Finished this off this morning, after starting it last weekend – it’s been sitting on the bookshelf in the Gyford Family caravan ever since I’ve had the joy to go there. A gem of a travel book – partly because I’d not appreciated how inhabited Siberia is, partly because the region is so vast, partly because of the heavy-handed impact relatively recent history has had on the long-standing cultures and societies that had developed there, and partly because Colin Thubron makes the effort to engage and to be engaging as he travels through Siberia eastwards from Russia to the Pacific, mostly by train, but also by bus and car, boat and aeroplane.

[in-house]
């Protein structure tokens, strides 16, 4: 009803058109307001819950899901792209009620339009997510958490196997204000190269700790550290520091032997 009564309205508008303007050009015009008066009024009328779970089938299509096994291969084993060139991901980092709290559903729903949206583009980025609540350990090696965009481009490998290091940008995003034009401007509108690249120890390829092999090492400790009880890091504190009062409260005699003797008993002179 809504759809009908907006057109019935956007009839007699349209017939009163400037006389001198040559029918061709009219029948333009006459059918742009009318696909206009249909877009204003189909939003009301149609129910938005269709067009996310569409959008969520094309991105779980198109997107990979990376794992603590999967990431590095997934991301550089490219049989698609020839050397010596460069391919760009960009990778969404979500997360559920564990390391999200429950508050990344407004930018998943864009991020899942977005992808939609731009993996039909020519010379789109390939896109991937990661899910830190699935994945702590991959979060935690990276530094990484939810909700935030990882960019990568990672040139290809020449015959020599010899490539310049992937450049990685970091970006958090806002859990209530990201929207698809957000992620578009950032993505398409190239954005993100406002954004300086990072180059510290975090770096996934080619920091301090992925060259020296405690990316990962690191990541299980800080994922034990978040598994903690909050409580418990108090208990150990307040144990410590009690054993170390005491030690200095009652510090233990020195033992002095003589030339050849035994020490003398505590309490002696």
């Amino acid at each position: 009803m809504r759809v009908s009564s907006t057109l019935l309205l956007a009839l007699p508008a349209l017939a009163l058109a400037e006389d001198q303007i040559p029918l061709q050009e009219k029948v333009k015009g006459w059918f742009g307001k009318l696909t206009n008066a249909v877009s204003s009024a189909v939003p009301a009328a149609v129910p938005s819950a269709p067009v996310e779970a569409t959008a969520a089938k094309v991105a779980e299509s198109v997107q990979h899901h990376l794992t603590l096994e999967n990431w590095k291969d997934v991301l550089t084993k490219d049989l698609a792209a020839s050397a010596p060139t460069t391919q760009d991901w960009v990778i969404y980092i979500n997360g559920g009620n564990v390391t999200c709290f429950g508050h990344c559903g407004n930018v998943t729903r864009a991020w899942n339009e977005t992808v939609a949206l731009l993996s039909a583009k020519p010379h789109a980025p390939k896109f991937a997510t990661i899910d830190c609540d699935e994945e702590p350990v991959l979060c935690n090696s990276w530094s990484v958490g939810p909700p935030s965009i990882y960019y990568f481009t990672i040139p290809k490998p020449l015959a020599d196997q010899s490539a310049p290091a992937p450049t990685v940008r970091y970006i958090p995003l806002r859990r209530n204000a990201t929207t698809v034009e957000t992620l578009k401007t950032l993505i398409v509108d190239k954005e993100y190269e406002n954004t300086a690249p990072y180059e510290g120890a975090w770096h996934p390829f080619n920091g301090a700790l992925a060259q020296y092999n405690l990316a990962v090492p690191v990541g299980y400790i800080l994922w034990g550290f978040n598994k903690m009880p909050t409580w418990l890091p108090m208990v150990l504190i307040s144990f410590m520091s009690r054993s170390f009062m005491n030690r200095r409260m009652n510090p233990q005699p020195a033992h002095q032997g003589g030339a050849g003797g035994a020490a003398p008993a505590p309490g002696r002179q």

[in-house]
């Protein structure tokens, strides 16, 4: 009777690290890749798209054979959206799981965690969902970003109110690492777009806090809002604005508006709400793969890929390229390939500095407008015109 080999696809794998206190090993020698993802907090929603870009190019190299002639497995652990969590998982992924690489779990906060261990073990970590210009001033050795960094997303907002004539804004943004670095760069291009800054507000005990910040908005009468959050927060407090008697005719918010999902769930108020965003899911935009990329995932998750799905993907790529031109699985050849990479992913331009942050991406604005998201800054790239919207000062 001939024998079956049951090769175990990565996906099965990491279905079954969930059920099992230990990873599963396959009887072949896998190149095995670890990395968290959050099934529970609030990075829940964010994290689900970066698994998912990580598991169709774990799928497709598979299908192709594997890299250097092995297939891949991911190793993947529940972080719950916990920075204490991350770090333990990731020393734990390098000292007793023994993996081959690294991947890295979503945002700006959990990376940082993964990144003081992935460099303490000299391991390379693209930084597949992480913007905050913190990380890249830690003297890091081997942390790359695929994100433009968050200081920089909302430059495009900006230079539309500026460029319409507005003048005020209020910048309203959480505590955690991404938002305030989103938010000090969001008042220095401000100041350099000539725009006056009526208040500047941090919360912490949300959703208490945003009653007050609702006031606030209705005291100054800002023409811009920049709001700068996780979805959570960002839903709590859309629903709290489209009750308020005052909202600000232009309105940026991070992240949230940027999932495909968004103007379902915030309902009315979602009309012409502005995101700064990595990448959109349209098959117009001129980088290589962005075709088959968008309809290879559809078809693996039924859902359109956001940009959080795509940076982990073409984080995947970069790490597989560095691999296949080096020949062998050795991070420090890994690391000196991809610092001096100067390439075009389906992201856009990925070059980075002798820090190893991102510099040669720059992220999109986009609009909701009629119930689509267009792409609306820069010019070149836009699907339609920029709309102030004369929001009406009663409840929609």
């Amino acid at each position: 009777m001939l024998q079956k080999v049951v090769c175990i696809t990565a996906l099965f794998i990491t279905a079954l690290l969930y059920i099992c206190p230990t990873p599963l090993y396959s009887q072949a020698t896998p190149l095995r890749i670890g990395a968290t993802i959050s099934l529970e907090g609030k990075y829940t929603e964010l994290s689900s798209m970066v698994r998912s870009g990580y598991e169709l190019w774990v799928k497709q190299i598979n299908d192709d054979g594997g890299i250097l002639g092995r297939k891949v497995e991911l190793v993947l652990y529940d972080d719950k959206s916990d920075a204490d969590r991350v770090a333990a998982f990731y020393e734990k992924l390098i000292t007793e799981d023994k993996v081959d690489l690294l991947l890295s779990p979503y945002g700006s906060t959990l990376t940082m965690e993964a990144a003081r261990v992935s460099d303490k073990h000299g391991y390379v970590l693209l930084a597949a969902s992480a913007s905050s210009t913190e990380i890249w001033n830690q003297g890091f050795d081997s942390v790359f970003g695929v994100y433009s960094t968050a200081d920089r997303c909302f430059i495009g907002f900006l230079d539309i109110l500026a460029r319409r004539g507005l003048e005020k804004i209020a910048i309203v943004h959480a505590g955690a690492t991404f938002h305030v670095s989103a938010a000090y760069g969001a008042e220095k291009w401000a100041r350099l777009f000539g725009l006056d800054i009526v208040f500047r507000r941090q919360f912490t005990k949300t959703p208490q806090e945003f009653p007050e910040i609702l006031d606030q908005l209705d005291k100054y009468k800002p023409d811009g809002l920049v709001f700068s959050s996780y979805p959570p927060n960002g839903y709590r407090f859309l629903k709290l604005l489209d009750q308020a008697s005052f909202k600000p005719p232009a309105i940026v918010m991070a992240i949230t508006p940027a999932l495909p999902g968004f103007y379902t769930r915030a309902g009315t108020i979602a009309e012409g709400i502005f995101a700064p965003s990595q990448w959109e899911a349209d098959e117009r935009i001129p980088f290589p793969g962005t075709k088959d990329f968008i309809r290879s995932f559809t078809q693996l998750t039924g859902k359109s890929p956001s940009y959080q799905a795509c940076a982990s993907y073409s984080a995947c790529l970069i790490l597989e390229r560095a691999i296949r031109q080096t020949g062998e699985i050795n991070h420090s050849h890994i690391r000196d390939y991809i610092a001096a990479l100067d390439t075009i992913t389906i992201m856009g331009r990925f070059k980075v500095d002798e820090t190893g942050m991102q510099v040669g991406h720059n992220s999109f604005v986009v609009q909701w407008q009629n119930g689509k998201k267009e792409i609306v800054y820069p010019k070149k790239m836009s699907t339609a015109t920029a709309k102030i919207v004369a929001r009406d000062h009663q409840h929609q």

Having been busy satisfying my desire to visit Central Asia via litery stand-ins, these tales from the lands to the north of the ‘Stans, Mongolia and China show just how artifical political borders are for the societies that have always lived there, and yet how intrusive, restrictive and destructive the political and powerful can be. The book is full of fascinating facts, and a cast of characters whose lifestories post-Thubron I’d love to learn.
Buy it: Amazon link